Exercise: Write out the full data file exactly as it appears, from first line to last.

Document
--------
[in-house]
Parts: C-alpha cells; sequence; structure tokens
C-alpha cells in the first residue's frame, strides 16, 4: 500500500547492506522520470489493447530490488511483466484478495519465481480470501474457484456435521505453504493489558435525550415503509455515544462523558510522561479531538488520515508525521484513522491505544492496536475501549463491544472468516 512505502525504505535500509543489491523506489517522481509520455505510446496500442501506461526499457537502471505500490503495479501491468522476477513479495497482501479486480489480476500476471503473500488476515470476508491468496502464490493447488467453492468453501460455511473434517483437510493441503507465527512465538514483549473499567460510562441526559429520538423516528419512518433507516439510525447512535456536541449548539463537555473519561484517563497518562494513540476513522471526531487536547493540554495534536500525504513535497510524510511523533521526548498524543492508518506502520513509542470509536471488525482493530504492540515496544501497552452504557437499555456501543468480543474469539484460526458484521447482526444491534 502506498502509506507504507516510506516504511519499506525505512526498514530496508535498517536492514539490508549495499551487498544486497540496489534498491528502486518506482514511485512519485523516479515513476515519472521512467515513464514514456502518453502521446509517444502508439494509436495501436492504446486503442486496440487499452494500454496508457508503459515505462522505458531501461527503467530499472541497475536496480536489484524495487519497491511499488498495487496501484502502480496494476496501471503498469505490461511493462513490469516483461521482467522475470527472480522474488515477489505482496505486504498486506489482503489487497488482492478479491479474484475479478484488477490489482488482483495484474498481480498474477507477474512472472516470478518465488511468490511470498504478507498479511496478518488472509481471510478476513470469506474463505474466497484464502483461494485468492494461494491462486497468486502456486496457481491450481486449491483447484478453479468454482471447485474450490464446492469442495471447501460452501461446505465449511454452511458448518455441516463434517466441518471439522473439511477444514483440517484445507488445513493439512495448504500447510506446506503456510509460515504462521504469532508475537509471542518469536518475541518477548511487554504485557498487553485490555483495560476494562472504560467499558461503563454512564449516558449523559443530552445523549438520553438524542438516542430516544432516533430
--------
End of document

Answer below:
[in-house]
Parts: C-alpha cells; sequence; structure tokens
C-alpha cells in the first residue's frame, strides 16, 4: 500500500547492506522520470489493447530490488511483466484478495519465481480470501474457484456435521505453504493489558435525550415503509455515544462523558510522561479531538488520515508525521484513522491505544492496536475501549463491544472468516 512505502525504505535500509543489491523506489517522481509520455505510446496500442501506461526499457537502471505500490503495479501491468522476477513479495497482501479486480489480476500476471503473500488476515470476508491468496502464490493447488467453492468453501460455511473434517483437510493441503507465527512465538514483549473499567460510562441526559429520538423516528419512518433507516439510525447512535456536541449548539463537555473519561484517563497518562494513540476513522471526531487536547493540554495534536500525504513535497510524510511523533521526548498524543492508518506502520513509542470509536471488525482493530504492540515496544501497552452504557437499555456501543468480543474469539484460526458484521447482526444491534 502506498502509506507504507516510506516504511519499506525505512526498514530496508535498517536492514539490508549495499551487498544486497540496489534498491528502486518506482514511485512519485523516479515513476515519472521512467515513464514514456502518453502521446509517444502508439494509436495501436492504446486503442486496440487499452494500454496508457508503459515505462522505458531501461527503467530499472541497475536496480536489484524495487519497491511499488498495487496501484502502480496494476496501471503498469505490461511493462513490469516483461521482467522475470527472480522474488515477489505482496505486504498486506489482503489487497488482492478479491479474484475479478484488477490489482488482483495484474498481480498474477507477474512472472516470478518465488511468490511470498504478507498479511496478518488472509481471510478476513470469506474463505474466497484464502483461494485468492494461494491462486497468486502456486496457481491450481486449491483447484478453479468454482471447485474450490464446492469442495471447501460452501461446505465449511454452511458448518455441516463434517466441518471439522473439511477444514483440517484445507488445513493439512495448504500447510506446506503456510509460515504462521504469532508475537509471542518469536518475541518477548511487554504485557498487553485490555483495560476494562472504560467499558461503563454512564449516558449523559443530552445523549438520553438524542438516542430516544432516533430